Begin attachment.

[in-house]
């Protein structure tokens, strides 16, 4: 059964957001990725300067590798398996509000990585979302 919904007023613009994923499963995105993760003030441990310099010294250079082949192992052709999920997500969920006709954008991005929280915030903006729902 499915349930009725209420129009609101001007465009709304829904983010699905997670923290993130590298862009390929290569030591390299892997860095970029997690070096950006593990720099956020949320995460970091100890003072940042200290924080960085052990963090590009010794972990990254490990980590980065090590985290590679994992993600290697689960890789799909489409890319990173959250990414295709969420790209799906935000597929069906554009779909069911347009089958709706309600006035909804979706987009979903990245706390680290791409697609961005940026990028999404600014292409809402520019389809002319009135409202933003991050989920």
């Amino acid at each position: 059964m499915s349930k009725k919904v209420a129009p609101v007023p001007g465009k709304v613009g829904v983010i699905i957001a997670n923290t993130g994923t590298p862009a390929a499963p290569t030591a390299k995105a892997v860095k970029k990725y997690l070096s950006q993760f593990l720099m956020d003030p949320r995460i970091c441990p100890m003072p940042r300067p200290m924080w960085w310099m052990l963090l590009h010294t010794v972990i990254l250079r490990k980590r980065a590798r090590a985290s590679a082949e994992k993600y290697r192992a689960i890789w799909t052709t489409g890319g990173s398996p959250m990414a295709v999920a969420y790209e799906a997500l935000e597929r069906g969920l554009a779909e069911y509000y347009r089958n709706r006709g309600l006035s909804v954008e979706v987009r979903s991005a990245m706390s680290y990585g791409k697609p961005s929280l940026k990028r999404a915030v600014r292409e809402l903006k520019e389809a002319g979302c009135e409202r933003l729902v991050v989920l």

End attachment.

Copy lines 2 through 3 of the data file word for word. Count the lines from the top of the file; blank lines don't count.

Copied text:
């Protein structure tokens, strides 16, 4: 059964957001990725300067590798398996509000990585979302 919904007023613009994923499963995105993760003030441990310099010294250079082949192992052709999920997500969920006709954008991005929280915030903006729902 499915349930009725209420129009609101001007465009709304829904983010699905997670923290993130590298862009390929290569030591390299892997860095970029997690070096950006593990720099956020949320995460970091100890003072940042200290924080960085052990963090590009010794972990990254490990980590980065090590985290590679994992993600290697689960890789799909489409890319990173959250990414295709969420790209799906935000597929069906554009779909069911347009089958709706309600006035909804979706987009979903990245706390680290791409697609961005940026990028999404600014292409809402520019389809002319009135409202933003991050989920």
């Amino acid at each position: 059964m499915s349930k009725k919904v209420a129009p609101v007023p001007g465009k709304v613009g829904v983010i699905i957001a997670n923290t993130g994923t590298p862009a390929a499963p290569t030591a390299k995105a892997v860095k970029k990725y997690l070096s950006q993760f593990l720099m956020d003030p949320r995460i970091c441990p100890m003072p940042r300067p200290m924080w960085w310099m052990l963090l590009h010294t010794v972990i990254l250079r490990k980590r980065a590798r090590a985290s590679a082949e994992k993600y290697r192992a689960i890789w799909t052709t489409g890319g990173s398996p959250m990414a295709v999920a969420y790209e799906a997500l935000e597929r069906g969920l554009a779909e069911y509000y347009r089958n709706r006709g309600l006035s909804v954008e979706v987009r979903s991005a990245m706390s680290y990585g791409k697609p961005s929280l940026k990028r999404a915030v600014r292409e809402l903006k520019e389809a002319g979302c009135e409202r933003l729902v991050v989920l």